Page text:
Timely procurement of specimens before initiation of antimicrobial therapy and submission to the laboratory using anaerobic transport kits optimize recovery of the organism by culture. Tissue, pus, or sulfur granules are the specimens of choice, and swabs should be avoided because the cotton filaments may be confused on microscopy with the organism. Multiple specimens should be obtained because organisms may be scarce in pathology specimens.

Growth usually appears within 5-7 days but can take as long as 2-4 weeks, so the lab should be alerted if actinomycosis is suspected. Growth plate media containing 5% sheep blood or rabbit blood supplemented with hemin and vitamin K should be used. However, other types of media including anaerobic blood culture medium, enriched thioglycolate medium, and chopped meat-glucose medium will support the growth of these organisms. Plates should be incubated at 35 to 37 °C in an anaerobic chamber. Often colonies are viewed first as “spiderlike” in appearance and mature to resemble a “molar tooth.” Biochemical tests are performed to distinguish the various species. There are no specific antibody or antigen detection tests.

Differential Diagnosis

Cervicofacial actinomycosis is often clinically misdiagnosed as a tumor, tuberculosis, or fungal infection. Actinomycosis often imitates a carcinoma, sarcoma, diverticular abscess, inflammatory bowel disease, or tuberculosis. Thoracic actinomycosis must be differentiated from other bacterial disease (tuberculosis and nocardiosis), systemic mycoses, and neoplastic disease.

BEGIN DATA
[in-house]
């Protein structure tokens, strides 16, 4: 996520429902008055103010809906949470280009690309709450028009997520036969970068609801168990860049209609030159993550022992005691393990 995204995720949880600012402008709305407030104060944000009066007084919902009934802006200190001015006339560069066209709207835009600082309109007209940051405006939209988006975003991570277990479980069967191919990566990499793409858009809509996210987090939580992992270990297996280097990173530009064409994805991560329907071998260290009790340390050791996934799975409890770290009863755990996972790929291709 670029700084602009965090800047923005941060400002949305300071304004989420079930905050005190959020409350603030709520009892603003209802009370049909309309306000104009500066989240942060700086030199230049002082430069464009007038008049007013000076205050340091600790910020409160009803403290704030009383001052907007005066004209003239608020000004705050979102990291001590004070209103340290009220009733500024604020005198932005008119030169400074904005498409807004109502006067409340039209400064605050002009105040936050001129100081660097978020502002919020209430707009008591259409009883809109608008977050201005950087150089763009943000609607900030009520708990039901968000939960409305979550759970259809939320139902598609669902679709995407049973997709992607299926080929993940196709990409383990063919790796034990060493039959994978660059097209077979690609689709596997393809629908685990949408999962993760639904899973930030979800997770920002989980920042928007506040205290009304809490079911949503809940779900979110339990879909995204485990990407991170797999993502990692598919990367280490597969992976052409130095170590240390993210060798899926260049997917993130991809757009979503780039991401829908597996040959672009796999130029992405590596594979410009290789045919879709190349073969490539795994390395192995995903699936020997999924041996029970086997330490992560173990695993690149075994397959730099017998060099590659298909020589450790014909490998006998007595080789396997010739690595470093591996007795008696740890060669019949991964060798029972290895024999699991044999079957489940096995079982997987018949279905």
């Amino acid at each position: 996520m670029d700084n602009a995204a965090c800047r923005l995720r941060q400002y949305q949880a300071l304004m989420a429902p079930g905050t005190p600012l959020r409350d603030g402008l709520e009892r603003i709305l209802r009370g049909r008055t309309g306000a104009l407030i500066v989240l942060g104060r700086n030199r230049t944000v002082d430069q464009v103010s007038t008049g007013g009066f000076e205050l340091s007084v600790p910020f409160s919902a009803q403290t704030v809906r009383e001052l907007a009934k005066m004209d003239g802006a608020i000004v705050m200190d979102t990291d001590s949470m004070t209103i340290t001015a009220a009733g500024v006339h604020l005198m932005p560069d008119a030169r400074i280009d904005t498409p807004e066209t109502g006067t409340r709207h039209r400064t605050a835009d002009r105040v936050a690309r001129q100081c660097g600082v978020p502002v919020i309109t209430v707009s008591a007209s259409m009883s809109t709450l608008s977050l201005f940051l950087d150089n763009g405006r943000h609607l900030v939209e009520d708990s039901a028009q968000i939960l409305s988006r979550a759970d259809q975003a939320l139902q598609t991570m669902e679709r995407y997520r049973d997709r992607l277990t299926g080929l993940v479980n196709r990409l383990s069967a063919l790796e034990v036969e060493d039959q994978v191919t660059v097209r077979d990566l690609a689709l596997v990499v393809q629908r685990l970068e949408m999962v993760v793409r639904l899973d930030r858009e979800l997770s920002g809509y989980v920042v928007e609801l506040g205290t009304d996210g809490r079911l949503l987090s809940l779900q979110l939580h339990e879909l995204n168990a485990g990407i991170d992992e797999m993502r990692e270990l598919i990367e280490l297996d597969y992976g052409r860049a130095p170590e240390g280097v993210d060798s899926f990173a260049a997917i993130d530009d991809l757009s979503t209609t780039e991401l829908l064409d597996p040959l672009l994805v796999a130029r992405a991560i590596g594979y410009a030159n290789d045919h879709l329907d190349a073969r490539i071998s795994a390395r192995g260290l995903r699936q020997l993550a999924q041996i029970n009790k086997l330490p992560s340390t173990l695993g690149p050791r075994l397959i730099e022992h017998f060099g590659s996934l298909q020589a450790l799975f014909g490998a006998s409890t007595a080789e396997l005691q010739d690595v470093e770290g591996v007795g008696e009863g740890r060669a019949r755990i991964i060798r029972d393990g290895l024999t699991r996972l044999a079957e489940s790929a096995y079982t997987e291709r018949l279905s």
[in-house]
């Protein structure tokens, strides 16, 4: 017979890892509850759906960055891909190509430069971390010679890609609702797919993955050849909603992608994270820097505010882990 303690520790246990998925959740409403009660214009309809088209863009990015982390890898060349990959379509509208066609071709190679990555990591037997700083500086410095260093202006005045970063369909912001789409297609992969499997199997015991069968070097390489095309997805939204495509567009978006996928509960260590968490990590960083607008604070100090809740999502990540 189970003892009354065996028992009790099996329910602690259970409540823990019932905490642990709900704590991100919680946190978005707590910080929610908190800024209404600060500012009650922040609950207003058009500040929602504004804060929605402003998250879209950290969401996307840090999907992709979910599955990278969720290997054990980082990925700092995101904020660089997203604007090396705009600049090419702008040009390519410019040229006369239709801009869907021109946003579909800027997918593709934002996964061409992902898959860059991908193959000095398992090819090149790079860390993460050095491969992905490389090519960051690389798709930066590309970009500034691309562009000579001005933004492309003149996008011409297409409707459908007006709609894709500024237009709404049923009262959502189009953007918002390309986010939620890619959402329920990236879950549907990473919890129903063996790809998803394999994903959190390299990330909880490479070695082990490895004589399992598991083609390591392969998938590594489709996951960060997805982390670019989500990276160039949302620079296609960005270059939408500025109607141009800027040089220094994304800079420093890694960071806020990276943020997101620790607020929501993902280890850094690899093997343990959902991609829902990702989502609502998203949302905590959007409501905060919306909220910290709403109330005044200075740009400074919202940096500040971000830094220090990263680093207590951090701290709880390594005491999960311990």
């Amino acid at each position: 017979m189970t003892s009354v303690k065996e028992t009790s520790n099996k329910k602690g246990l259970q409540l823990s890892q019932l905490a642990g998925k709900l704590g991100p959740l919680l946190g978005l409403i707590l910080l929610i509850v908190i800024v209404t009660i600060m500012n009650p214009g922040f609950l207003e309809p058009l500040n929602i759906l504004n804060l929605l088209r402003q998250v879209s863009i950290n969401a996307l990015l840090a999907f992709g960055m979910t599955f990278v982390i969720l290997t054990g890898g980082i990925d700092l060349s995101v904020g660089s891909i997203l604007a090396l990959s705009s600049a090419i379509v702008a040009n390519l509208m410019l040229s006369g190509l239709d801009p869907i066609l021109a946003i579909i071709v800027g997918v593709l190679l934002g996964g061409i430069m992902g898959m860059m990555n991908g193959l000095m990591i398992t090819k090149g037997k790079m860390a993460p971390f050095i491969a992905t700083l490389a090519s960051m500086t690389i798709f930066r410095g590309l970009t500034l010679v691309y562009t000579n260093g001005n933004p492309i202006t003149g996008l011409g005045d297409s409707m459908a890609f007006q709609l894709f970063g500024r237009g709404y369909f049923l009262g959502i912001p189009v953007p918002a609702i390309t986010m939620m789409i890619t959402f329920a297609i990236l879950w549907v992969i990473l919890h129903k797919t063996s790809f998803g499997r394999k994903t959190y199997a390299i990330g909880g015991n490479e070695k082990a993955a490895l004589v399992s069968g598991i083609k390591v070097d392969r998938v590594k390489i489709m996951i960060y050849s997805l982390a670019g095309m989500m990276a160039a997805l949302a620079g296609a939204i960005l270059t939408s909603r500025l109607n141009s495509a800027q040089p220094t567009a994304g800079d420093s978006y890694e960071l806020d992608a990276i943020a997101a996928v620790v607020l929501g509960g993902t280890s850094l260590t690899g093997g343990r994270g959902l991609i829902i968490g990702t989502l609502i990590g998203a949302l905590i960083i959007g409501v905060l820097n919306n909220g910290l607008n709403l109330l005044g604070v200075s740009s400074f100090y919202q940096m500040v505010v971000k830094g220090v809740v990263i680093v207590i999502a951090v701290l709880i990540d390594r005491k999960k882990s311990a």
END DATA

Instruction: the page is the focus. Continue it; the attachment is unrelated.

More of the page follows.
Penicillin is the drug of choice for actinomycosis (Box 4). Prolonged therapy is necessary to achieve a cure and minimize relapse. Intravenous penicillin G for 2-6 weeks followed by oral penicillin for 6-12 months is a reasonable regimen. Treatment should extend beyond the resolution of measurable disease. Long-term therapy is necessary because of the amount of reactive fibrosis formed by infection. Relapse is common especially after a short course of empiric antibiotic therapy. For patients with penicillin allergies, tetracycline is the preferred agent. Minocycline erythromycin and clindamycin are also reasonable alternatives. In vitro susceptibility data suggest that oxacillin, dicloxacillin, cephalexin, metronidazole, and the aminoglycosides should be avoided.

Prevention & Control

Currently, there are no recommended prevention and control measures. However, because of the association between intrauterine device (IUD) use and pelvic actinomycosis, women should consider alternative forms of contraception.